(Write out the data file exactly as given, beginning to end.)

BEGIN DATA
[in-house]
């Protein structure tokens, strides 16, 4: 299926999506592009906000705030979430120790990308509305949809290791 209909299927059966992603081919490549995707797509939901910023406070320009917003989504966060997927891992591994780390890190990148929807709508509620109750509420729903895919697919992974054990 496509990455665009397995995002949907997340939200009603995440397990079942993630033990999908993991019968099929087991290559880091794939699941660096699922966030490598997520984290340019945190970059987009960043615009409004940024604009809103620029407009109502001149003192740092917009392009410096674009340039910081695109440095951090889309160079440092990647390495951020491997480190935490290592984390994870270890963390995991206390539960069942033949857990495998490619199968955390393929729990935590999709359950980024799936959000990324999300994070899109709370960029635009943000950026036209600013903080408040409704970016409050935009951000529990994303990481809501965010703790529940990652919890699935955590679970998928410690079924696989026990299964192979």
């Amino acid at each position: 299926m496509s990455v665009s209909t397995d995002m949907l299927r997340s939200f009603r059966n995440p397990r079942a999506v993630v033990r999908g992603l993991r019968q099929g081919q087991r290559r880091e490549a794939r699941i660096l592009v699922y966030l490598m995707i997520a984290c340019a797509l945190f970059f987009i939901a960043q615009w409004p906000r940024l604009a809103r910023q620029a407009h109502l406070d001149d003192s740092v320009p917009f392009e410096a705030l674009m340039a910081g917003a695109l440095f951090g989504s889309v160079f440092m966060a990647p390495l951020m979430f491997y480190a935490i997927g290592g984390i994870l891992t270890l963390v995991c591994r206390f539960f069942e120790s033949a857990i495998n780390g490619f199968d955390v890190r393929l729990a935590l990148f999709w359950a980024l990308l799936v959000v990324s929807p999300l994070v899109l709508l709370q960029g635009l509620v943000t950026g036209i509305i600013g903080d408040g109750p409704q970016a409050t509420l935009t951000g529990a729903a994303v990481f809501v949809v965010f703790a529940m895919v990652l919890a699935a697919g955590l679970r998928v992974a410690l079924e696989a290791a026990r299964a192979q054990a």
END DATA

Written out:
[in-house]
């Protein structure tokens, strides 16, 4: 299926999506592009906000705030979430120790990308509305949809290791 209909299927059966992603081919490549995707797509939901910023406070320009917003989504966060997927891992591994780390890190990148929807709508509620109750509420729903895919697919992974054990 496509990455665009397995995002949907997340939200009603995440397990079942993630033990999908993991019968099929087991290559880091794939699941660096699922966030490598997520984290340019945190970059987009960043615009409004940024604009809103620029407009109502001149003192740092917009392009410096674009340039910081695109440095951090889309160079440092990647390495951020491997480190935490290592984390994870270890963390995991206390539960069942033949857990495998490619199968955390393929729990935590999709359950980024799936959000990324999300994070899109709370960029635009943000950026036209600013903080408040409704970016409050935009951000529990994303990481809501965010703790529940990652919890699935955590679970998928410690079924696989026990299964192979």
């Amino acid at each position: 299926m496509s990455v665009s209909t397995d995002m949907l299927r997340s939200f009603r059966n995440p397990r079942a999506v993630v033990r999908g992603l993991r019968q099929g081919q087991r290559r880091e490549a794939r699941i660096l592009v699922y966030l490598m995707i997520a984290c340019a797509l945190f970059f987009i939901a960043q615009w409004p906000r940024l604009a809103r910023q620029a407009h109502l406070d001149d003192s740092v320009p917009f392009e410096a705030l674009m340039a910081g917003a695109l440095f951090g989504s889309v160079f440092m966060a990647p390495l951020m979430f491997y480190a935490i997927g290592g984390i994870l891992t270890l963390v995991c591994r206390f539960f069942e120790s033949a857990i495998n780390g490619f199968d955390v890190r393929l729990a935590l990148f999709w359950a980024l990308l799936v959000v990324s929807p999300l994070v899109l709508l709370q960029g635009l509620v943000t950026g036209i509305i600013g903080d408040g109750p409704q970016a409050t509420l935009t951000g529990a729903a994303v990481f809501v949809v965010f703790a529940m895919v990652l919890a699935a697919g955590l679970r998928v992974a410690l079924e696989a290791a026990r299964a192979q054990a």